* - The results in the paper were only supposed to be good for about 25 years, but the idea of the game was to be set in like 2100. So the accuracy was a ways off, but the main idea was to have the planets moving around at realistic intervals.
posted by kaibutsu at 2:28 PM on December 6, 2012 [2 favorites]


But given how absurdly overpriced those calculators are (wtf 1980s technology for $90?!)

Absurd is nowhere near a strong enough term. A Nexus 7 is thousands of times more capable for only twice the price. Fun fact: The TI-8x series of graphing calculators run on Z80 processors, most of them clocked at 6 MHz.

Z80s! The processor that ran the Pac-Man arcade game runs your graphing calculator. Throw in a screen that wouldn't be out of place on the original Gameboy and the same kind of crappy push buttons you can only get away with on a calculator.

For that, retail, you can expect to pay $150. Texas Instruments makes a goddamn fortune on these things. At this point I'd be surprised if it cost them more than $10 to put together.

Although... doing some searching, it seems they now make calculators with such modern amenities as color screens, reasonable storage and with a graphical OS, and not for much more money, although for any purpose other than being a purposely limited calculating device that exists to prevent students from getting too much use from the modern age they live in it's still kind of meh.
posted by JHarris at 2:53 PM on December 6, 2012 [3 favorites]


The 83 and other TI calcs are criminally underrated as app platforms.

The main problem is that you need a working knowledge of z80 assembler to actually write anything speedy for them. Coding in z80 is hard and a complete change of pace from coding for basically anything else.

I will give TI credit: it's a neigh indestructible device. Fun fact: the TI link port and the camera-remote port for some Canon cameras are the same thing, and you can trigger the shutter using a BASIC script on the calculator.

I once hacked together a half-working way to send data between the TI and an Arduino. Not sure what I planned to use it for, but it did briefly work.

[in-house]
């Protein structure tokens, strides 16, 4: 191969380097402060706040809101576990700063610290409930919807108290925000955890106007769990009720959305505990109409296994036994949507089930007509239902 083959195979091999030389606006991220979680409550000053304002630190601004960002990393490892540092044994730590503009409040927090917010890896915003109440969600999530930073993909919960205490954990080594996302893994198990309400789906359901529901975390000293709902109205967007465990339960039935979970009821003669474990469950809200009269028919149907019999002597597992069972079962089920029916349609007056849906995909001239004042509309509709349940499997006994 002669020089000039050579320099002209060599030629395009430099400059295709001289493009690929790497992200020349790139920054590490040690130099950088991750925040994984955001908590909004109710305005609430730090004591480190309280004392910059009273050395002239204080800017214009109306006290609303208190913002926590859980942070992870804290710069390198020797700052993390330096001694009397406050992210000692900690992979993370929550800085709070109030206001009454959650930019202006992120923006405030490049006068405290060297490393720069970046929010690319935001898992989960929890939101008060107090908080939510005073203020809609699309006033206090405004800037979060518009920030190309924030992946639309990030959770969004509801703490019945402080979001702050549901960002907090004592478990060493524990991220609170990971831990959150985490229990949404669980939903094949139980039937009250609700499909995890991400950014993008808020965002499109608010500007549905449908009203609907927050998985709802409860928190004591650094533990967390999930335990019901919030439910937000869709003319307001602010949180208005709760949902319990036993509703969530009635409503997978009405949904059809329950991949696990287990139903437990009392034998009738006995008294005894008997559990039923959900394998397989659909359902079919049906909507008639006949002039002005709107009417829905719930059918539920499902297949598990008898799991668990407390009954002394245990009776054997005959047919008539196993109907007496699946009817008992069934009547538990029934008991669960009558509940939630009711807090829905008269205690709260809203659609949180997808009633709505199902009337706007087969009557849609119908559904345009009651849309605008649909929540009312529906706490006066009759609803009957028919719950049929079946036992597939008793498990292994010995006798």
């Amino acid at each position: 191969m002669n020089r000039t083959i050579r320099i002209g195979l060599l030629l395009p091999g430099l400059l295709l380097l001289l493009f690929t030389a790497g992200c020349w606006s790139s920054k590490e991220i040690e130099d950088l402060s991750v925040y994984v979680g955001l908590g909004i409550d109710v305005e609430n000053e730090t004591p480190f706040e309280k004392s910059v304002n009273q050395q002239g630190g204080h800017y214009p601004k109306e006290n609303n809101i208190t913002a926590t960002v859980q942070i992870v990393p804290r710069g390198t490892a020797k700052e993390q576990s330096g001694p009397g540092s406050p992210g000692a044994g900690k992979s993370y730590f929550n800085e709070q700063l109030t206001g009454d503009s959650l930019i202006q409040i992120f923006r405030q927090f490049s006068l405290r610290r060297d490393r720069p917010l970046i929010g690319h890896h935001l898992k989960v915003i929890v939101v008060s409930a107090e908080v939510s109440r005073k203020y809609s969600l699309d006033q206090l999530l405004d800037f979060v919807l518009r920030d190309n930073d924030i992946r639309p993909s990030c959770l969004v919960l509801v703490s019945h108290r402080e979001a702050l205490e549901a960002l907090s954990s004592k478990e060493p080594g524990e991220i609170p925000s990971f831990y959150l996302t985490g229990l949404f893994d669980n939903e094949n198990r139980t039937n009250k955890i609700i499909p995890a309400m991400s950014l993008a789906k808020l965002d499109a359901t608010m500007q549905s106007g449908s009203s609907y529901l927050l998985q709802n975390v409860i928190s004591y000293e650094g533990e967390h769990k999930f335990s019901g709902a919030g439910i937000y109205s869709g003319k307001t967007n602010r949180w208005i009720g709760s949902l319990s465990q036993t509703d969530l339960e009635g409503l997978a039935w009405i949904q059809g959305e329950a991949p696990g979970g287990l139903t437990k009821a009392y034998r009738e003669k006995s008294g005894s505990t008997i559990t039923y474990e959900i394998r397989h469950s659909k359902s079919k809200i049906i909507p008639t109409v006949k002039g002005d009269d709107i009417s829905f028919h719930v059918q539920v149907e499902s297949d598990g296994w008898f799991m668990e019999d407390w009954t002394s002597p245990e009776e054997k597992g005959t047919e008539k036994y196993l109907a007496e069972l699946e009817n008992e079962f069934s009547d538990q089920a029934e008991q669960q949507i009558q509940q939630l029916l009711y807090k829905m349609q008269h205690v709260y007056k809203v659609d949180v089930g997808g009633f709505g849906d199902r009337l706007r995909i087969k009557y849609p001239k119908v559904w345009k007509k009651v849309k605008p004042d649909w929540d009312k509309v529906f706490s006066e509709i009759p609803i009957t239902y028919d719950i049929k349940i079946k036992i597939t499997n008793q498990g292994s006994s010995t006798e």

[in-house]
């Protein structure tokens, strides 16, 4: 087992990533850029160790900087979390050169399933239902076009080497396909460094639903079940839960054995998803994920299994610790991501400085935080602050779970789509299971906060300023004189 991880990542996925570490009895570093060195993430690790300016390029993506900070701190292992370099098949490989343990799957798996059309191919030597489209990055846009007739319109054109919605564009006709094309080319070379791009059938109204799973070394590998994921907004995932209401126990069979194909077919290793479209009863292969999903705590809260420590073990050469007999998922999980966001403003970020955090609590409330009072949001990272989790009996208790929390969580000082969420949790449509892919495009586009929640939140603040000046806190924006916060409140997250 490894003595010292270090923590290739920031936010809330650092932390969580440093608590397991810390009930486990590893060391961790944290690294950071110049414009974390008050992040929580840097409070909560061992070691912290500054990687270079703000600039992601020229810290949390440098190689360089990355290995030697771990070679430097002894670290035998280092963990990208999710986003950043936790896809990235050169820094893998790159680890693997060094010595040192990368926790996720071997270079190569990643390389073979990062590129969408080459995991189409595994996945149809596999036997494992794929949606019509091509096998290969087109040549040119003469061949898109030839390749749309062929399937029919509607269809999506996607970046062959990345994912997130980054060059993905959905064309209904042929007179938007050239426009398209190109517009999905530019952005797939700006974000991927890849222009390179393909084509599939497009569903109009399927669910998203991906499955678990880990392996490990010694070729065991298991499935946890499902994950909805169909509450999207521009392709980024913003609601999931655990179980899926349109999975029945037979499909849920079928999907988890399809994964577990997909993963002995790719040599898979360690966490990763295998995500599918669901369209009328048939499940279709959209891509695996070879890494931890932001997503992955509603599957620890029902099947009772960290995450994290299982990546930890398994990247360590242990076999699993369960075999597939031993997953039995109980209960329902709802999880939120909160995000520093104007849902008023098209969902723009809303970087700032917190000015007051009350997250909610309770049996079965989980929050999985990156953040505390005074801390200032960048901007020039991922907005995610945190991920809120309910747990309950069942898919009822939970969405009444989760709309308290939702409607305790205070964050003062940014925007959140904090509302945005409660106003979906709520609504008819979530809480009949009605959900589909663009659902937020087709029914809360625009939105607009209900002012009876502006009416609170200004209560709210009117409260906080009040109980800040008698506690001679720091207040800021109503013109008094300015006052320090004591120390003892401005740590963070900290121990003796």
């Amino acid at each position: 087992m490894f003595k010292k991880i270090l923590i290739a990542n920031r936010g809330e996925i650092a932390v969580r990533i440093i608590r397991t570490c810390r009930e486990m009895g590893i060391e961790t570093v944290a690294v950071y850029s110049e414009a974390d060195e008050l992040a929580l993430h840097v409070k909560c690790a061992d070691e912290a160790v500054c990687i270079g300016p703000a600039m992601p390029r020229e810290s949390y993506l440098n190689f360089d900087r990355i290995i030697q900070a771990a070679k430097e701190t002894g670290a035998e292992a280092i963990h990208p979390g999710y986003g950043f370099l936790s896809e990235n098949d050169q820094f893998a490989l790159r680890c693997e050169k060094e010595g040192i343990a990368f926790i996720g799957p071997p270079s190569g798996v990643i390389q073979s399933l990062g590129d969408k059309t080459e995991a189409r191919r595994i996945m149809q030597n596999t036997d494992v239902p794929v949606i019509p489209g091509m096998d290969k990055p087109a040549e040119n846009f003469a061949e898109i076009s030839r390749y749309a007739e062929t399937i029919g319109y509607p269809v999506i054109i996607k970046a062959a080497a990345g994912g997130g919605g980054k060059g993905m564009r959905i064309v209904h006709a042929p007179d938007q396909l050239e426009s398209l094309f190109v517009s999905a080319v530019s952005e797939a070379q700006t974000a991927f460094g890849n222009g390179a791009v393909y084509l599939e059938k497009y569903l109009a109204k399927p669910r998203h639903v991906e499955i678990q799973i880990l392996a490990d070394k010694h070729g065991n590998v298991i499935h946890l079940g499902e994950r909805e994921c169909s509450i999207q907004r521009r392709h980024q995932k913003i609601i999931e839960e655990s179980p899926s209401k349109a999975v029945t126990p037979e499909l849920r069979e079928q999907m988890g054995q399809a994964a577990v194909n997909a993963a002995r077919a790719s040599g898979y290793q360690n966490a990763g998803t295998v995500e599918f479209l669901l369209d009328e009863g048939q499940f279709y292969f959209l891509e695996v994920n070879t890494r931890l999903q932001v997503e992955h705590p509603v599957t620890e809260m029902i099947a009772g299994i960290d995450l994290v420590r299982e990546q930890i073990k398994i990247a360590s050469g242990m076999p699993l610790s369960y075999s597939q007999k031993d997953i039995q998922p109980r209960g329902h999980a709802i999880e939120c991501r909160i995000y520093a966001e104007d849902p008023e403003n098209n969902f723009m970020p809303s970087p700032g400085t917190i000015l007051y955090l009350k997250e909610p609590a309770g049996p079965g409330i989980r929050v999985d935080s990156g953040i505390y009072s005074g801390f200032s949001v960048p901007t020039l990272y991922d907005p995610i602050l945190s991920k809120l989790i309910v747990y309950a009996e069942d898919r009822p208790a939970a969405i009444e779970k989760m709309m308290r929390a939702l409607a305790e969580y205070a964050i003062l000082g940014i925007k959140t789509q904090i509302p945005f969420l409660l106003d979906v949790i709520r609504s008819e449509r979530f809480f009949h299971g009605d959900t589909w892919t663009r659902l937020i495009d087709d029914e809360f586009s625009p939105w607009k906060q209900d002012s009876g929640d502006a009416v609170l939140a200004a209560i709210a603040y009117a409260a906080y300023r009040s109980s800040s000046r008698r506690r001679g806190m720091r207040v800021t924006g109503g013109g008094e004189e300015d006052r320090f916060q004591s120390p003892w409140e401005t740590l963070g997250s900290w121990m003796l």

People have built IR links, multi-calc links, working Telnet clients, USB drivers, music players, Gameboy emulators (okay, that's on the TI-89), and more absolutely insane things for the TI-83/84+.
posted by BungaDunga at 3:38 PM on December 6, 2012 [2 favorites]


The most addictive and extremely simple TI-calc game: Aspirin.
posted by BungaDunga at 3:42 PM on December 6, 2012


Well, this is way better than my quadratic equation script featuring ASCII art .

I still have a TI-82, a TI-85 and the serial interface cable for them somewhere around here.

Good times.
posted by snuffleupagus at 6:02 PM on December 6, 2012


The Z80! I did not realize that the TI calculators had the same processor as the beloved TRS-80 and TIMEX-Sinclair 1000s of my youth!
posted by Cookiebastard at 6:19 PM on December 6, 2012


Coding in z80 is hard and a complete change of pace from coding for basically anything else.

I am intrigued. My own assembly/machine code experience is in 6502/10. How is Z80 coding different?
posted by JHarris at 10:45 PM on December 6, 2012


Carly Fiorina, I will never forgive you.
posted by pashdown at 6:36 AM on December 7, 2012 [2 favorites]


My own assembly/machine code experience is in 6502/10. How is Z80 coding different?

Ditto this question. I always considered 6502 coding as an exercise in discipline -- with just 3 registers you really had to think through what you wanted to keep in A / X / Y and what you wanted to spill to/from memory.

(And FWIW adult me finds MIPS assembly somewhat reminiscent of that teenage 6510 experience. More registers, but a similarly constrained instruction set. I wonder if old Z80 hackers see similar resonances in x86.)
posted by We had a deal, Kyle at 12:03 PM on December 7, 2012


Carly Fiorina, I will never forgive you.

Carly Fiorina sure is a nauseating human being
posted by homunculus at 2:04 AM on December 8, 2012 [1 favorite]